Nigeria

UPDATE: NERC halts plan to effect transition to cost-reflective tariff

Barely 24 hours to transition into the new electricity tariff regime, the Nigerian Electricity Regulatory Commission (NERC) has halted its plans to effect its initial order on the cost-reflective tariff in the Nigerian Electricity Supply Industry (NESI).

Tribune Online reports that the order was expected to kick off on April 1, 2020.

Earlier in the year, the Commission had issued the December 2019 Minor Review of Multi-Year Tariff Order 2015 and Minimum Remittance Order for the Year 2020.

According to the Commission, the order was issued considering the various macro-economic indices but had noted that there would be no immediate increase in the tariff until appropriate consultations were made with stakeholders in the sector.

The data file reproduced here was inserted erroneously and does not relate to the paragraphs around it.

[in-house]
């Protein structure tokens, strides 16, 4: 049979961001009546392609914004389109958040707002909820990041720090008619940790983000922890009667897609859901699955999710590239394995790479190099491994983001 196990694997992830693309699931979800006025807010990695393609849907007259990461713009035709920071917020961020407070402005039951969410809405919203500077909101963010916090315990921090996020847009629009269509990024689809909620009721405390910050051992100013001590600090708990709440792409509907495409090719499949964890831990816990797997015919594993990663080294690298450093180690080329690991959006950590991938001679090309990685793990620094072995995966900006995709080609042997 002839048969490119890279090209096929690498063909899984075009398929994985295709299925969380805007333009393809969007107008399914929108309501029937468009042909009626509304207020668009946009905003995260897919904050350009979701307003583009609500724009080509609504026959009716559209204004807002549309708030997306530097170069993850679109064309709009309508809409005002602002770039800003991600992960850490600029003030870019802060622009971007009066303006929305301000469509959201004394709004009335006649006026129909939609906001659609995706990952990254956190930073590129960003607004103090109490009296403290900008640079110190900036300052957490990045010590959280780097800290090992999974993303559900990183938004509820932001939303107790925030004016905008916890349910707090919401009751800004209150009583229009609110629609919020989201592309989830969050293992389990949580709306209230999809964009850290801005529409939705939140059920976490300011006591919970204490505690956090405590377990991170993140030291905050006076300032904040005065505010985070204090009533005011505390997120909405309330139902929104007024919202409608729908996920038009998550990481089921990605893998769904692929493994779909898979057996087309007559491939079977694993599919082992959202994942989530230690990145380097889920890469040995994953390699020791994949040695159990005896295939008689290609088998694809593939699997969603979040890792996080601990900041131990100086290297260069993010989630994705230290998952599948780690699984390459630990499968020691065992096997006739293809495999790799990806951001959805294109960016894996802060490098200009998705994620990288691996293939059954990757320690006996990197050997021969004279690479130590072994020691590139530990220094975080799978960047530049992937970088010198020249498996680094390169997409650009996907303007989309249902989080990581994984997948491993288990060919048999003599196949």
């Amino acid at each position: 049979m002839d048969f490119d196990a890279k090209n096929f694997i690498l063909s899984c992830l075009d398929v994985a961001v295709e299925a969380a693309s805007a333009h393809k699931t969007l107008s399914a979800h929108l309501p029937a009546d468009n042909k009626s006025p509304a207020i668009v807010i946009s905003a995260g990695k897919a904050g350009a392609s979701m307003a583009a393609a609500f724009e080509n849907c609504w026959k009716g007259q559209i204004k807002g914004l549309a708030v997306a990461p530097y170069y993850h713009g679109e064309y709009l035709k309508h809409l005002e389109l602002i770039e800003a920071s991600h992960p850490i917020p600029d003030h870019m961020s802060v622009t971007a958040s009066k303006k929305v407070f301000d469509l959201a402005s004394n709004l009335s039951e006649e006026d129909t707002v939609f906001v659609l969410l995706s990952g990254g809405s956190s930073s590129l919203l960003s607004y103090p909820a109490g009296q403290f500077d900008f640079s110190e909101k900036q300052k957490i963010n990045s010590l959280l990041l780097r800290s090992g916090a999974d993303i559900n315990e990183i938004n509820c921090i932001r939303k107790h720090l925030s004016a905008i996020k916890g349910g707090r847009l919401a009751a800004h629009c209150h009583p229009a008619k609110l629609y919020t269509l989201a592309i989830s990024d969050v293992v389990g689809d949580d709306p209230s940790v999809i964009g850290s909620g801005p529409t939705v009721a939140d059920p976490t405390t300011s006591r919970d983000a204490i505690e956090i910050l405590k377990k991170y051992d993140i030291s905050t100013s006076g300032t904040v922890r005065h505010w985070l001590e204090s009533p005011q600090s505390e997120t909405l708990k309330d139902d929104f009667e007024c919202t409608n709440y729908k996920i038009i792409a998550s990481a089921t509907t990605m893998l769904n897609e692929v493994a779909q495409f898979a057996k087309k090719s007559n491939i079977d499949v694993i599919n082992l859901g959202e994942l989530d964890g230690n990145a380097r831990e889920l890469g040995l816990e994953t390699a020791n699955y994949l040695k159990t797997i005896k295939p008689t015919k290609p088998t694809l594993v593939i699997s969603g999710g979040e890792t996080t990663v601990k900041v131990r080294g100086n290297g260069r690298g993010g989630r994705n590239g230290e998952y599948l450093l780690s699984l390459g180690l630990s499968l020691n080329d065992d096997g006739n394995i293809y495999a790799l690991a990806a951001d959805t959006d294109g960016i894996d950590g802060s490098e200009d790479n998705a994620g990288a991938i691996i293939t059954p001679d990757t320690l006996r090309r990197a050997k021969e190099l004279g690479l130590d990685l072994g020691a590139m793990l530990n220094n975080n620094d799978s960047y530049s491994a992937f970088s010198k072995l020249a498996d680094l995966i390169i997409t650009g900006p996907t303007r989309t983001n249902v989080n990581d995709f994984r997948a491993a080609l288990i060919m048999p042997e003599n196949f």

The Commission also in an archive of documents for each of the 11 DisCos, titled: Minor Review Of MYTO 2015 and Minimum Remittance Order for the Year 2019, which was uploaded on the commission’s website in December 2019 also stressed that the Power Sector Recovery Plan (PSRP)does not “envisage” an immediate increase in end-users tariff until April 1, 2020, assuring a partial subsidy for electricity consumers.

It read: “The Federal Government’s (FG)updated PSRP does not envisage an immediate increase in end-user tariff until 1st April 2020 and transition to full cost reflective tariff by end of 2021.

“In the interim, the FG has committed to full d the revenue gap arising from the difference between the cost reflective tariff determined by the commission and actual end-user tariffs payable by customers.”

However, in a new document titled: Order On Transition To Cost-Reflective Tariff In The Electricity Supply Industry,” uploaded on its website on Monday, the Commission stated that there would not be an increase in end-users tariff on April 1, 2020.

It said: “There shall be no increase in tariff of end-use customers on 1st April 2020.”